Tatiana Synodinou

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Brexit and European copyright law: some conclusions and delusions

by in Copyright
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Writing for the Kluwer Copyright Blog, Tatiana Synodinou, Associate Professor of Law at the University of Cyprus, looks at the implications of Brexit on European copyright law, and wonders if, with the UK's common law model out of the equation, could this be an opportunity for deeper integration and a step towards an EU copyright code?


The UK electorate’s vote to leave the European Union has been perceived as a bolt from the blue. After the initial shock, the potential legal and business implications of Brexit have been widely discussed. In the field of IP, the main concern has been to predict how UK IP business and law will be affected. How will the IP business of UK companies in Europe be affected? What will be the fate of UK copyright law?

Brexit’s “box” is reasonably feared as being able to bring great uncertainty and potential loss to the UK Pandora. Indeed, even if the more EU friendly Norwegian model of the EEA is finally adopted, UK copyright law will be seen as a faraway friend or, even worse, as a lone wolf which traces its own solitary route contrary to the unifying forces of the trans-border reality of a digital market.

But, another question is also worth discussing. What could Brexit bring to EU copyright law? Up until now, the EU harmonisation process has been hampered by the iconic divide between the civil law (the “droit d'auteur”) tradition and the common law vision of copyright, the most prominent representative of which has been the UK. In this context, EU copyright law has necessarily emerged through thorny and sometimes meaningless compromises between author-centered and market-centered approaches. Even though those divergences are in practice less flagrant than they appear, this conceptual split has impeded the harmonisation in domains where the differences are more striking, such as in the case of authorship, moral rights or copyright contracts. Therefore, the idea of EU copyright unification has been mainly seen as a long term perspective.

But, would it remain the same if UK copyright law did not have to be taken into consideration in the decision making process? Indeed, while it is very sad that UK citizens have chosen a solitary route, Brexit could be seen not only as a tragedy for Europe, but also as an opportunity for deeper integration in European Copyright law. Indeed, not having to take into account UK copyright rules and principles could theoretically facilitate the process of unification of EU copyright law. Even though other EU countries, such as Ireland and Cyprus, also embody the common law copyright tradition, the absence of the major player, the UK, will definitely be significant. So, is it possible that an EU Copyright Code, – more Europe- will be easier to achieve thanks to Europe’s failure to convince of its values and its legitimacy?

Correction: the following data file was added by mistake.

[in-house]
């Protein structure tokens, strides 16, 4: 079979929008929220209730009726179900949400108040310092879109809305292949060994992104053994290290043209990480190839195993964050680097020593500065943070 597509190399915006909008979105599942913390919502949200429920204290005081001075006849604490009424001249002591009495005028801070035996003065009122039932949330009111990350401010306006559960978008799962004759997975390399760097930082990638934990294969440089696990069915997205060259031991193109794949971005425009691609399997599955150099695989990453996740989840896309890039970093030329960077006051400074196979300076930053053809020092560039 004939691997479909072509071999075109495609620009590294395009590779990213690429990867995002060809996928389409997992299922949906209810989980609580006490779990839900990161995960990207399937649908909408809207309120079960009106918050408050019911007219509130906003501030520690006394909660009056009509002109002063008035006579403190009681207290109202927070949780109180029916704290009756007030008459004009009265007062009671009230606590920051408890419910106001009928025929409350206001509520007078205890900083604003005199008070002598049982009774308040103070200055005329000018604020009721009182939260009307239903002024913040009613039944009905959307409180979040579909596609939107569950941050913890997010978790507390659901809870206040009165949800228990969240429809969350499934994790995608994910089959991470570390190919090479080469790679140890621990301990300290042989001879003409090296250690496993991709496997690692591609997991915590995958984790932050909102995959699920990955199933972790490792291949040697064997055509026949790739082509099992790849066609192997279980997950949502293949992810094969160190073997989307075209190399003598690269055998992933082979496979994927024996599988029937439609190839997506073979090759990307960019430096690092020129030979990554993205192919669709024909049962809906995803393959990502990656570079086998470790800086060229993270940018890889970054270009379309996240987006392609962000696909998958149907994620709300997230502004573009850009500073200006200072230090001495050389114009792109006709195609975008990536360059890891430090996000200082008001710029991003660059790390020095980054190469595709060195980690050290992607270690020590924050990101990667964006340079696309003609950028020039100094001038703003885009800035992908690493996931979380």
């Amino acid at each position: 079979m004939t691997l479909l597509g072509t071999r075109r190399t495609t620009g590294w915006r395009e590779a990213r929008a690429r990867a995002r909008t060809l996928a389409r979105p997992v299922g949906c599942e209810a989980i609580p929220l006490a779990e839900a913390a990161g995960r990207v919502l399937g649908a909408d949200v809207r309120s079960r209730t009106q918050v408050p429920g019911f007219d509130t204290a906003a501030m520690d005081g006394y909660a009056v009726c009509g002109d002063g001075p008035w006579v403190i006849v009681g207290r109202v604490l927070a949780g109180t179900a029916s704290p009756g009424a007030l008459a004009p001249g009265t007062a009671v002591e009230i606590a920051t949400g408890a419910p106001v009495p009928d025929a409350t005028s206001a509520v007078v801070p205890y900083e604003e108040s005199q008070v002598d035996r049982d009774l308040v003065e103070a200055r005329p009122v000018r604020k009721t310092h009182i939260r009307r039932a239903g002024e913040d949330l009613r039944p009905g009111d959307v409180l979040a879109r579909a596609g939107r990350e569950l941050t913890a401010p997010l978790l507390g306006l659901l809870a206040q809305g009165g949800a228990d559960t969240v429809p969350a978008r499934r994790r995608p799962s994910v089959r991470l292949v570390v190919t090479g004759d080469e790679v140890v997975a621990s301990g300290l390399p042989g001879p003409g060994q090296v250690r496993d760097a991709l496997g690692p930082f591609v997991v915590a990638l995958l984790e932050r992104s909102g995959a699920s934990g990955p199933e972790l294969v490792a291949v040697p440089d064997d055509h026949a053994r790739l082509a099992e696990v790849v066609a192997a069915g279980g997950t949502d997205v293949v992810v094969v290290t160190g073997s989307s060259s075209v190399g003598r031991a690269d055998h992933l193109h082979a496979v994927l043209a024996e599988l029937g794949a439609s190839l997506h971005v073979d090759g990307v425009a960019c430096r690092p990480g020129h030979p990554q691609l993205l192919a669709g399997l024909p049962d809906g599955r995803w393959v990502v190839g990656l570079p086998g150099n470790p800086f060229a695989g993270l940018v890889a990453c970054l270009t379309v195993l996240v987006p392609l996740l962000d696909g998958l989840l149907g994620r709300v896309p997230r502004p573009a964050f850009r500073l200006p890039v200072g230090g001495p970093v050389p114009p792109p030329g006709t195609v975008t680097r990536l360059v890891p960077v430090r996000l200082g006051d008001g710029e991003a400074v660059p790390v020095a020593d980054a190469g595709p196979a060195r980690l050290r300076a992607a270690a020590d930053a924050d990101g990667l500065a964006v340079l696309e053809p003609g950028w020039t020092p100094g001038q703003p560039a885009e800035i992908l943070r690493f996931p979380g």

On the one hand, UK copyright law marginalization would a priori enable a more humanistic perception of copyright law to prevail: strong recognition and protection of moral rights (instead of minimum standards, a broad scope of protection covering also the distortion of the spirit of the work linked to the circumstances of its presentation together with an exclusion of the possibility of a waiver of moral rights), a stronger resale right, EU rules for the question of authorship (express recognition of the principle of the natural person of the author as initial copyright rightholder), restrictions on the transfer of copyright and principles enabling the authors to liberate themselves from abusive contractual clauses, a standard of fair and proportionate remuneration of authors (establishment of principles that link the remuneration of the author with the revenues coming from the exploitation of the work, such as a principle of an a priori proportionate remuneration for authors).

On the other hand, this viewpoint could be seen as doctrinal delusion, since it somehow forgets that, over the years , EU copyright law has gained a certain independence from national traditions. This autonomy has been many times affirmed by the CJEU. Indeed, EU copyright law has been built under the light of the internal market’s priorities. The logic of the market requires the easy and unhampered circulation of copyright and related rights protected subject matter instead of an emphasis on the personal sensitivities of authors. In other words, in an economic union, works of the mind are primarily seen as valuable self-directed assets which shall be commercialised easily in the single market and not as the extension of the personality of their authors and it is doubtful that this vision will dramatically change. In this context, the voluntary isolation of UK copyright law could be seen by some circles as an example to follow and, as a result, as a starting point for an inverse process of marginalization of EU copyright rules together with a growing emphasis on the legitimacy of the pluralism of national copyright particularities.

This article is reproduced here with kind permission of the Kluwer Copyright Blog.

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Tatiana Synodinou is Associate Professor of Law at the University of Cyprus, specializing in copyright, online, media and intellectual property law. She has been a teacher and researcher at universities in Cyprus, Greece and France, is a research associate with the Kluwer Law International publishing house, in its ‘Kluwer EU IP Cases’ database, and a reporter for the Kluwer Copyright Blog.
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Guest Friday, 20 October 2017